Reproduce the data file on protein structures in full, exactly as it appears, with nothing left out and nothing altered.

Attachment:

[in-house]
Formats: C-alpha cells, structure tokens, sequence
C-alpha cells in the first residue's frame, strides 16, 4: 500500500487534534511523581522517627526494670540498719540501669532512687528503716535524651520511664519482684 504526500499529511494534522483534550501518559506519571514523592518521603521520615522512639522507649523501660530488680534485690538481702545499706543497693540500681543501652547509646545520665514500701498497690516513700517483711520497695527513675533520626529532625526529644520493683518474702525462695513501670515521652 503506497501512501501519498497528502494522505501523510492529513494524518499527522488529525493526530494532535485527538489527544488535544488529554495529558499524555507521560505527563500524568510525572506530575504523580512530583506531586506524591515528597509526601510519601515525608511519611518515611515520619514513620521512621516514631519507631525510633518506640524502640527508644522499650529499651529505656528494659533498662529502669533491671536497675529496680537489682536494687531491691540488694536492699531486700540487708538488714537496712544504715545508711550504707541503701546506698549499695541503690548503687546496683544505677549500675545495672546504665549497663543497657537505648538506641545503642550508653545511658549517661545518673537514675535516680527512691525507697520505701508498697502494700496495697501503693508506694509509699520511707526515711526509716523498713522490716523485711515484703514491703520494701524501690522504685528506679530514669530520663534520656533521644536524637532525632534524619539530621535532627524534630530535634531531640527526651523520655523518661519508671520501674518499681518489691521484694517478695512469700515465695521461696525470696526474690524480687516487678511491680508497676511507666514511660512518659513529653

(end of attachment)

[in-house]
Formats: C-alpha cells, structure tokens, sequence
C-alpha cells in the first residue's frame, strides 16, 4: 500500500487534534511523581522517627526494670540498719540501669532512687528503716535524651520511664519482684 504526500499529511494534522483534550501518559506519571514523592518521603521520615522512639522507649523501660530488680534485690538481702545499706543497693540500681543501652547509646545520665514500701498497690516513700517483711520497695527513675533520626529532625526529644520493683518474702525462695513501670515521652 503506497501512501501519498497528502494522505501523510492529513494524518499527522488529525493526530494532535485527538489527544488535544488529554495529558499524555507521560505527563500524568510525572506530575504523580512530583506531586506524591515528597509526601510519601515525608511519611518515611515520619514513620521512621516514631519507631525510633518506640524502640527508644522499650529499651529505656528494659533498662529502669533491671536497675529496680537489682536494687531491691540488694536492699531486700540487708538488714537496712544504715545508711550504707541503701546506698549499695541503690548503687546496683544505677549500675545495672546504665549497663543497657537505648538506641545503642550508653545511658549517661545518673537514675535516680527512691525507697520505701508498697502494700496495697501503693508506694509509699520511707526515711526509716523498713522490716523485711515484703514491703520494701524501690522504685528506679530514669530520663534520656533521644536524637532525632534524619539530621535532627524534630530535634531531640527526651523520655523518661519508671520501674518499681518489691521484694517478695512469700515465695521461696525470696526474690524480687516487678511491680508497676511507666514511660512518659513529653